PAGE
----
I’m not a big fan of CGC and graded books. I believe that comics are for reading and enjoying. They should be read in the bath, on the bus, on the beach, carried around in your pocket, swapped with friends… I think slabbing books encourages people to see comics as investment.

Don’t get me wrong, I can totally see why high end golden and silver age books are slabbed for mail order sale, but sealing new releases in plastic seems like a bad idea.

We only stock them at OK Comics when customers request them.
8. Where do you see the comic book retail business in five years?
In the UK more and more mainstream prose book shops are stocking a larger range of graphic novels. As an increased number of casual readers get interested in comics and graphic novels I can see the book shops capitalising on this.
Massive online stores providing graphic novels at very tempting discounts are probably the biggest threat to high street comic book stores. It’s up to each retailer to ‘man up’ and provide a better instore service that can’t be matched by mail order websites.

9. How does your store deal with collectibles such as statues and figures? Is it more of a special request item or is the average fan still interested in them?
We only stock figures, statues and busts etc at the request of customers. In my experience members of the non comic reading general public are often put off by toys, and it perpetuates the idea that comics are a childish endeavour.

10. What is the average age of your customers?

I guess the average age of our customers is somewhere between 20 and 40, but we sell lots of comics to parents of very young kids who’re learning to read. And we have much older customers who’ve been collecting since the 60’s and 70’s.
We have a very high percentage of female customers. It’d be near impossible to describe a ‘typical’ customer.

11. As a retailer do you still have the luxury of being a fanboy and do you still get giddy when you read your favourite books?

I try to keep off internet news websites, so when Previews Catalogue comes out I still get excited about new stuff.

12. What is the number one question you get from new customers?

“What’s good?”, “What do you read?”, “Have you seen Kick Ass?”, they’re all pretty popular questions.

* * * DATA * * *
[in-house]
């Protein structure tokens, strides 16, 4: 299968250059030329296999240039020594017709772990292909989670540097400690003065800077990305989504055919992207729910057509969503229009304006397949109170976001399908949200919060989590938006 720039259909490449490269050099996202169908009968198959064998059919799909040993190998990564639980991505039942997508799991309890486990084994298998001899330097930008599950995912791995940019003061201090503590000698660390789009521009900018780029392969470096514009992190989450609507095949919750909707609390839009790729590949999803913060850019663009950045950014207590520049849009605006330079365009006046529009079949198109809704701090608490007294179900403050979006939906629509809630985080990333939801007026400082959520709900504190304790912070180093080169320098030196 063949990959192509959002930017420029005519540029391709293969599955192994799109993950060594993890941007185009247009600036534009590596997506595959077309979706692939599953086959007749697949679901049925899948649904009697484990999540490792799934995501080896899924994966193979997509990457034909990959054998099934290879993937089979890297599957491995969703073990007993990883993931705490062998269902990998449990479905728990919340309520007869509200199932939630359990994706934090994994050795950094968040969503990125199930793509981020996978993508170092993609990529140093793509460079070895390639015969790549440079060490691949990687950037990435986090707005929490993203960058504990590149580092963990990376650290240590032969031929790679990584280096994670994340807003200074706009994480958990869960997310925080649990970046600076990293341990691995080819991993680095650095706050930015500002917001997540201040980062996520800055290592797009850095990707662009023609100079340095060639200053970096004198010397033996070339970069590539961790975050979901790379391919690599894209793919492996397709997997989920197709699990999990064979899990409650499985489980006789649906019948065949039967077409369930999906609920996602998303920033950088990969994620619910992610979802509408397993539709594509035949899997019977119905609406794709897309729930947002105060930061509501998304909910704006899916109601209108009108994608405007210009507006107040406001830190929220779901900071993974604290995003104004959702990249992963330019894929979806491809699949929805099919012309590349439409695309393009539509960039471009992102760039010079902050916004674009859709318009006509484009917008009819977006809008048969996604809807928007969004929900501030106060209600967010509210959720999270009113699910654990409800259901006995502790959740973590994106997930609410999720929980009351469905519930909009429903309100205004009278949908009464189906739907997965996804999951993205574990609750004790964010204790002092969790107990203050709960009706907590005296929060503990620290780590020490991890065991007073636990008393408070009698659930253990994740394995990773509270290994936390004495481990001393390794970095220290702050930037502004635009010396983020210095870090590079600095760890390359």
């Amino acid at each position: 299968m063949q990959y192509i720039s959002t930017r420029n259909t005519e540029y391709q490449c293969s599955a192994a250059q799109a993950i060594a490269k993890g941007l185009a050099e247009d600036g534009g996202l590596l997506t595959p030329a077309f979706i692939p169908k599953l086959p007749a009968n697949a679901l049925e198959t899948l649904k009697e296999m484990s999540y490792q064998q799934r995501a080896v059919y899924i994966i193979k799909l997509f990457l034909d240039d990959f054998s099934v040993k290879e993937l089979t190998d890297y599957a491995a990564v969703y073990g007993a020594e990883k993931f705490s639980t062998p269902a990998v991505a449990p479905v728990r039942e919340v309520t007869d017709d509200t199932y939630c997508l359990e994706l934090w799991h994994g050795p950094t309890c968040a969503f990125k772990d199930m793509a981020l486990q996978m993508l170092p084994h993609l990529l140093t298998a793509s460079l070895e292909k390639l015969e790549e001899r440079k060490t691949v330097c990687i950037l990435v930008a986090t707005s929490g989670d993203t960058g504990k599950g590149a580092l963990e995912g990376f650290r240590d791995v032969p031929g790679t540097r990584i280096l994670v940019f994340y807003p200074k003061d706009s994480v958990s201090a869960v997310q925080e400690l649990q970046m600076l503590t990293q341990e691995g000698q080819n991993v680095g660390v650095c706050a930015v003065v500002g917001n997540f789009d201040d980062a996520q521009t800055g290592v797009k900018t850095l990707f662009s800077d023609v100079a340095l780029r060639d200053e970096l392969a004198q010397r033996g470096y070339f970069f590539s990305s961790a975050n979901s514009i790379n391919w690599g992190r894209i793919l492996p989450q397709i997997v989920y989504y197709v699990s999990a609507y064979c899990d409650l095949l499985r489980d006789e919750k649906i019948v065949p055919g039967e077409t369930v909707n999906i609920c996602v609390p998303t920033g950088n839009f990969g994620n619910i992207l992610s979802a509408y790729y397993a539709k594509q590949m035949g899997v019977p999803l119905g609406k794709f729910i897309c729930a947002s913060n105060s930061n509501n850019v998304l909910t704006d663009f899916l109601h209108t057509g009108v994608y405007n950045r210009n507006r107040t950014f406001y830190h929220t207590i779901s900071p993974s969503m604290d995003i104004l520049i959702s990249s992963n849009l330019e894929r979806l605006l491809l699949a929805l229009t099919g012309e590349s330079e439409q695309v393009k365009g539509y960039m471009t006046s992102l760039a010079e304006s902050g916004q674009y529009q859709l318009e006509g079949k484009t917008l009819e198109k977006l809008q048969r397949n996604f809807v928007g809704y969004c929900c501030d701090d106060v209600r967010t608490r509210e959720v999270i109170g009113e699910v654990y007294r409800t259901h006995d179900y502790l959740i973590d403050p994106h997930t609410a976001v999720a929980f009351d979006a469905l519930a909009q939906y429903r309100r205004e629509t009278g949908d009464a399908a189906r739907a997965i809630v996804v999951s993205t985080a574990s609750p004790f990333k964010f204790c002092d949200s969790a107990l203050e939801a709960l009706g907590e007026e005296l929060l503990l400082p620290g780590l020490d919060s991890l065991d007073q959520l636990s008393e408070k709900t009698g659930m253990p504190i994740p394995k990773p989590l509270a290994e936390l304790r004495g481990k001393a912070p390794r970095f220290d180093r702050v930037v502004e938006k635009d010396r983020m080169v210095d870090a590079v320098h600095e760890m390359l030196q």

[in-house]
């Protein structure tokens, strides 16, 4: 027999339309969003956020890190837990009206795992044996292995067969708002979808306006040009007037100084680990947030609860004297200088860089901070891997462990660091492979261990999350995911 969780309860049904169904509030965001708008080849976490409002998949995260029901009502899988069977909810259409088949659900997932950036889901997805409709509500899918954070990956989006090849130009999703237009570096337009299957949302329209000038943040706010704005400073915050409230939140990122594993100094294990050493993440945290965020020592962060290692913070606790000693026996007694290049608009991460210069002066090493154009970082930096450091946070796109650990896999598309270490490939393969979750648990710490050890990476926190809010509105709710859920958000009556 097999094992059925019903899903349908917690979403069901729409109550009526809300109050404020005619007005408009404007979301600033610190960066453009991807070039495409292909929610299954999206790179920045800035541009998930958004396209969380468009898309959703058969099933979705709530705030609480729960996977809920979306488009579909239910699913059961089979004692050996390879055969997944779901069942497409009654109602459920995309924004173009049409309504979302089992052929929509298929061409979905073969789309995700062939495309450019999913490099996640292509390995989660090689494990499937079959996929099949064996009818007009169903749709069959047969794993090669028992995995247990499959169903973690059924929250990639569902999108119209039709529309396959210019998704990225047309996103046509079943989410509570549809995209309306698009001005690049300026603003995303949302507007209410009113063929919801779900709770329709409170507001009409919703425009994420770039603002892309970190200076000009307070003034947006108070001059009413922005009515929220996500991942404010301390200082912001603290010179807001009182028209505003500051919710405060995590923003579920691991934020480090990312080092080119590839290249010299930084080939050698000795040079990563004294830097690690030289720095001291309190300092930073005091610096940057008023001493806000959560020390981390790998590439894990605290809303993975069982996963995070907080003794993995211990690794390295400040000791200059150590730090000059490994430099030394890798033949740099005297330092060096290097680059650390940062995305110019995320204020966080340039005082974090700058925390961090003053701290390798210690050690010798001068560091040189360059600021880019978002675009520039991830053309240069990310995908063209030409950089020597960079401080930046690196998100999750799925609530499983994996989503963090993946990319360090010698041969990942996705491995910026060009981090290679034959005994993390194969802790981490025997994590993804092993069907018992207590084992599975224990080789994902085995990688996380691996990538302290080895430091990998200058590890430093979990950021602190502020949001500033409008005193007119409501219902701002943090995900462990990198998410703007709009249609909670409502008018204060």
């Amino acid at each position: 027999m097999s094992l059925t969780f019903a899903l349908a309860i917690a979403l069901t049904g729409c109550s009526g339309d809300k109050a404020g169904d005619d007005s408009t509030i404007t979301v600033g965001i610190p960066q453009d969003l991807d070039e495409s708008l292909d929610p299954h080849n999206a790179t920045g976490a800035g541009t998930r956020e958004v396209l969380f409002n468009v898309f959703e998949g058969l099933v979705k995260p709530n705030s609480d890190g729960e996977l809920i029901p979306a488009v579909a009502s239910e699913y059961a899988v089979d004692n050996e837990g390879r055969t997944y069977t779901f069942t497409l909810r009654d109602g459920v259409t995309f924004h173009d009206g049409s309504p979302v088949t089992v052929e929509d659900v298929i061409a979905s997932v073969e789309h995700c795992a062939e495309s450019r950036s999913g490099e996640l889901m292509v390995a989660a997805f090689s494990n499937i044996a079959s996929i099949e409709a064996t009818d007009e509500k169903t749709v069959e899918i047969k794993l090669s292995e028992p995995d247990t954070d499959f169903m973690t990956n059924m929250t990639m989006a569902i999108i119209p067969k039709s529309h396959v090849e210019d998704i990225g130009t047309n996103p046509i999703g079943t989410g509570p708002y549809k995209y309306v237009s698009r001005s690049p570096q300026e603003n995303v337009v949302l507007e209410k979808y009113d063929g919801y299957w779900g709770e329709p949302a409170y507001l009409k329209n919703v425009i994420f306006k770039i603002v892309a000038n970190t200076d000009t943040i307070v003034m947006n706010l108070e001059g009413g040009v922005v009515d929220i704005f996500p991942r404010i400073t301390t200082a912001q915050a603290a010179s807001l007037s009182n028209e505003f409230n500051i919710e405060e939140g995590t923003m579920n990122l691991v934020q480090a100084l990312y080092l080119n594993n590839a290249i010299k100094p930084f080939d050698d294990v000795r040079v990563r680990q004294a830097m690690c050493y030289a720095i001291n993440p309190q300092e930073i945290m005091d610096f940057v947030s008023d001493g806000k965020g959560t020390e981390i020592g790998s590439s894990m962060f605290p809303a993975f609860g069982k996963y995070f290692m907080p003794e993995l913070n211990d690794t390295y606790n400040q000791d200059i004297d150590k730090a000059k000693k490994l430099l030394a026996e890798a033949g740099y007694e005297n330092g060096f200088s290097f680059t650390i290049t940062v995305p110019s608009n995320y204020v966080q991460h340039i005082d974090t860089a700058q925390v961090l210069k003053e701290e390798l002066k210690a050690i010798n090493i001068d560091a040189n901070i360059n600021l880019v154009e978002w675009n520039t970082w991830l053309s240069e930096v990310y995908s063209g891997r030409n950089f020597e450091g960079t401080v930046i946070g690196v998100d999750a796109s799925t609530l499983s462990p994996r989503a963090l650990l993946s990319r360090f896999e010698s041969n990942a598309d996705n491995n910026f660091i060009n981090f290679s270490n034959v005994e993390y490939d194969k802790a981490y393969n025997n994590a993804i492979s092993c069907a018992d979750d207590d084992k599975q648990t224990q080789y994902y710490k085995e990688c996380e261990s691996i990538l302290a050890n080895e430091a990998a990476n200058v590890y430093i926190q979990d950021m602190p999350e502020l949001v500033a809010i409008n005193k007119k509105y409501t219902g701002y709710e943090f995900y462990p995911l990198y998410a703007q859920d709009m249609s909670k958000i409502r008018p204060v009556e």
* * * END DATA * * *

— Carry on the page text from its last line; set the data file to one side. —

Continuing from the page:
13. If someone walks into your store and say’s, “Hey, I want to get into comics.” What would you recommend to them?
More and more people seem to be trying comics for the first time. It’s a retailers duty to make sure they leave the shop with something suitable for them, otherwise they may never come back. We try to spend a few minutes chatting to people and find out what sort of books they read, or movies they watch, and then we can best recommend a graphic novel tailored for them.
We’ve also got an instore “Top 10 Recommendations” that makes it easy for people to buy something unfamiliar with confidence.

14. What are some of your favourite current books? Does it influence sales in your store?

Personally, I like Scalped, Walking Dead, Sword, Echo, anything by Brubaker and Phillips… I try to read every new issue 1 that comes out and I’ll definitely try any new post apocalypse series.

Even though I’m a long serving Marvel Zombie I’ve found myself dropping a lot of Marvel stuff recently and reading more graphic novels. I’m currently looking forward to Blacksad, the new Raphael Grampa series, Scott Pilgrim 6, Wilson by Dan Clowes, the third part of Chimpanzee Complex, Werewolves of Montpellier by Jason, amongst others…
It’s really easy to sell stuff if you’re genuinely enthusiastic about it.

15. What is the best storyline in comics history and what is the one book you never get tired of reading?

I’ve re-read Akira, From Hell and Preacher quite a few times. I’ve read Planetary about 20 times and that never seems to get boring, it always seems to give up more secrets on each rereading.

I’d hate the think that comics have already peaked. The medium still has so much potential, hopefully the best storyline in comics is yet to come.

So make sure to check out Ok Comics  if you are in the area or make sure to check them out on the web at

Simon Daoudi